Progress on implementing the recommendations was reported to the regular meeting that NZDF and the Ministry of Defence have with staff from the Department of the Prime Minister and Cabinet, State Services Commission, and the Treasury (see paragraph 12.17). We agree that routine reporting should continue until the recommendations are implemented or until the organisations agree there is no further benefit from preparing the reports.

Management and reporting arrangements

NZDF had sound arrangements for managing the Initiative and reporting on its progress. Priorities were set to guide decision-making. Significant unmitigated risks to achieving the Initiative were identified and reported.

NZDF set three main priorities for the Initiative and seven priorities for deciding how to use the Defence Funding Package. The combined priorities guided NZDF's decision-making. As part of the usual planning cycle common to state sector organisations, NZDF's strategic initiatives were reviewed each year. They were consistent with the improvements in military and corporate capability that were expected from the Initiative, which we discussed in earlier Parts of our report.

We expected NZDF to have clear accountability arrangements and management practices for carrying out the Initiative, and it did. For example, the 16 corporate capability projects (see Appendix 1) were managed using accepted project management practices during the first year of the foundations phase. From about June 2006, the uncompleted projects were transferred to the relevant line managers and became part of business as usual.

Even though the matters that were part of the Initiative were managed and reported as part of business as usual, NZDF had a system for bringing together and reporting information about the Initiative's progress as a total programme. For example, NZDF met regularly with the Ministry of Defence and staff from the Department of the Prime Minister and Cabinet, State Services Commission, and the Treasury to discuss the Initiative's progress and related matters. Separate written reports were produced for these meetings.

NZDF identified two significant unmitigated risks to the Initiative – higher-than-planned deployments, and rising capital and operating costs. We agree that these risks were significant and we have referred to their effects in the relevant Parts of our report.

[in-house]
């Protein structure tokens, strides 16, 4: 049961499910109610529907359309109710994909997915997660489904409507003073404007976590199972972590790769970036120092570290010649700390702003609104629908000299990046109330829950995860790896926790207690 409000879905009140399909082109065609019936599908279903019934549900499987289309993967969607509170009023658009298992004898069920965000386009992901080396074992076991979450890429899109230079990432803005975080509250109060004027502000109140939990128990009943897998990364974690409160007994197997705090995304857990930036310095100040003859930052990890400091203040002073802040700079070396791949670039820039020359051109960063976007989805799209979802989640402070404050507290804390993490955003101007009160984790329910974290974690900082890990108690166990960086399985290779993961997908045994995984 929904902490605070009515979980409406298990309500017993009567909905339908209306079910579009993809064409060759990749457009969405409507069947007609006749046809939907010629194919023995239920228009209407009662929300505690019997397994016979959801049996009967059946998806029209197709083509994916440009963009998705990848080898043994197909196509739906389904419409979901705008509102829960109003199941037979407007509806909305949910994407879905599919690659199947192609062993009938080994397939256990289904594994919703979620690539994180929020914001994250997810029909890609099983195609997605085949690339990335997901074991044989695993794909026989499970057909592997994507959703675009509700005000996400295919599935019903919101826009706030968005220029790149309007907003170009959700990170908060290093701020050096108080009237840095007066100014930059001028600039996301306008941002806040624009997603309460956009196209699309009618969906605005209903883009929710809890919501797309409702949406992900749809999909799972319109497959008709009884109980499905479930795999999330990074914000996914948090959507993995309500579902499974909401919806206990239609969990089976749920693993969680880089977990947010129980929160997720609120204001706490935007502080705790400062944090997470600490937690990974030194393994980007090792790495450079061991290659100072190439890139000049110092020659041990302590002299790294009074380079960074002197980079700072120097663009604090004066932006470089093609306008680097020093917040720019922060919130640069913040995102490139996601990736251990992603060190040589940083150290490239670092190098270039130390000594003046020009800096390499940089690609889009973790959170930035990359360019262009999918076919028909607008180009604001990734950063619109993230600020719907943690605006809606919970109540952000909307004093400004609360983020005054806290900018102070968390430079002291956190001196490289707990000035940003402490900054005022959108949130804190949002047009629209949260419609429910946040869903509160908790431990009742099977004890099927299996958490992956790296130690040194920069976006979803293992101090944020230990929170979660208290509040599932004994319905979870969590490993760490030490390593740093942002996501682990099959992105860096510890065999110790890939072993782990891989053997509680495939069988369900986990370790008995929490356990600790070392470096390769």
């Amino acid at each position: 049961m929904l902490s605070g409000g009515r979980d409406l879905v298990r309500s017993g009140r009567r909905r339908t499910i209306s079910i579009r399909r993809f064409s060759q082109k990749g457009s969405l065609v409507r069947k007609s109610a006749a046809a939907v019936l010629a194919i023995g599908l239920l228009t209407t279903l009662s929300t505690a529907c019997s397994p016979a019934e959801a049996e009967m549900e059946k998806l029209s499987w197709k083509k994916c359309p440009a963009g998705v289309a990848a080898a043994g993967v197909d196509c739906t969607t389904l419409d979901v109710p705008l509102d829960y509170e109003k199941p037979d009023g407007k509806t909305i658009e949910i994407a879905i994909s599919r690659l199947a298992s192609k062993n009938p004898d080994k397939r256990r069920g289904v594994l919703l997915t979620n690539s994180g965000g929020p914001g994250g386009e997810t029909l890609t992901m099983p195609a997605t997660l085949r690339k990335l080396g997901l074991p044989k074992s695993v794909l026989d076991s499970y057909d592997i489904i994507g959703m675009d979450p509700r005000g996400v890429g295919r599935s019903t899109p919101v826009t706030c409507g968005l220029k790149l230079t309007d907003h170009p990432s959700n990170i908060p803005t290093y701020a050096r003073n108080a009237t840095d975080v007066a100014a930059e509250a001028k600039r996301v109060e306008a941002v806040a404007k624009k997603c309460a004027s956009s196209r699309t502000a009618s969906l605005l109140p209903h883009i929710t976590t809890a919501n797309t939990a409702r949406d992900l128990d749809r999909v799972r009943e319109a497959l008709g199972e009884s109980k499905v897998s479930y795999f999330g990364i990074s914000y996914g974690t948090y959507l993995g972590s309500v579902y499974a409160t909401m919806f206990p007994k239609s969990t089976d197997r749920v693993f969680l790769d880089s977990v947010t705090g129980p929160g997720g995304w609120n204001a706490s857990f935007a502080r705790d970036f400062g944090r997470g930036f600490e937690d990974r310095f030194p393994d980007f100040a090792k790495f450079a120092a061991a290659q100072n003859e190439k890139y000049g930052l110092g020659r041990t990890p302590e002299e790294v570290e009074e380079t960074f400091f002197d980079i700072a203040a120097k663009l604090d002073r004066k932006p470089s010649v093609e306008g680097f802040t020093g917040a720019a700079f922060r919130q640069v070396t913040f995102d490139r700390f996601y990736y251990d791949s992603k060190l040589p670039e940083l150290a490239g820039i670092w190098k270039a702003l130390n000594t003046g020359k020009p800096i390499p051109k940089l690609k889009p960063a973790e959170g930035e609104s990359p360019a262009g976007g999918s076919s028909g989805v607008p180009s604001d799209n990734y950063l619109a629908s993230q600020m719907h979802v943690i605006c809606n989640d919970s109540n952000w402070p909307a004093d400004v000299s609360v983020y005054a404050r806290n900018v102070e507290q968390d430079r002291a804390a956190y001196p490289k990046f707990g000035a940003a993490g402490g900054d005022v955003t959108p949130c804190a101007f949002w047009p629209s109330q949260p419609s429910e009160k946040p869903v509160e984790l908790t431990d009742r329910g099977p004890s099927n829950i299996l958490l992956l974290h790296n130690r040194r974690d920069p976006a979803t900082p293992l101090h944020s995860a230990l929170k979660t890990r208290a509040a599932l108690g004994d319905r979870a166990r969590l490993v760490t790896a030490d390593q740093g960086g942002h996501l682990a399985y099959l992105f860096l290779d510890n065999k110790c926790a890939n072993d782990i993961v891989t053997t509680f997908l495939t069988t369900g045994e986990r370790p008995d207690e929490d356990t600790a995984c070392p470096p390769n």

We reviewed NZDF's reports about the Initiative and found that most of them met our expectations for good reporting because they:

  • documented progress towards achieving the Initiative's goals;
  • highlighted any significant risks to achieving the goals; and
  • documented any changes to timetables or methods for achieving the goals.

Reports about the Initiative's progress brought together information extracted from an increasingly comprehensive performance management system. Information was brought together from systems such as those used for personnel, finance, and programme management, as well as NZDF's system to report preparedness for potential new deployments. NZDF improved or introduced these systems as part of carrying out the Initiative's corporate projects.

The routine consultation processes for the Government's annual budget round also provided year-by-year assurance on the Initiative's progress to the chief executives of the Ministry of Defence and the Treasury, and relevant Ministers.

1: The Defence Funding Package was based on 2004 costs. NZDF has had to absorb increased costs from inflation and currency changes. The Crown bore the risk of increased depreciation from asset revaluations for the Initiative's first five years, which was estimated at about $230 million.

2: This was to have occurred during the mid-term review of the Initiative. The review has been superseded by the Defence Review and the Defence White Paper that will follow it.

3: The review report that led to the Defence Funding Package and Initiative said the level of deployment was an important matter that needed to be considered while NZDF was rebuilding its capabilities. Significant resources are needed to manage deployments, which means time and effort is directed towards meeting current needs and away from long-term rebuilding. For this reason, the review report recommended that there be a reduced level of deployment during the Initiative's early years. The review report also said that a 10% deployment rate placed a considerable strain on NZDF.

4: Our performance audit effectively formed the fourth annual review because NZDF decided not to commission a separate review covering the same period as our audit. We agreed with NZDF's rationale and decision.

5: Cabinet's decisions were based on a 2002 report (Hunn, D, Review of Accountabilities and Structural Arrangements between the Ministry of Defence and the New Zealand Defence Force).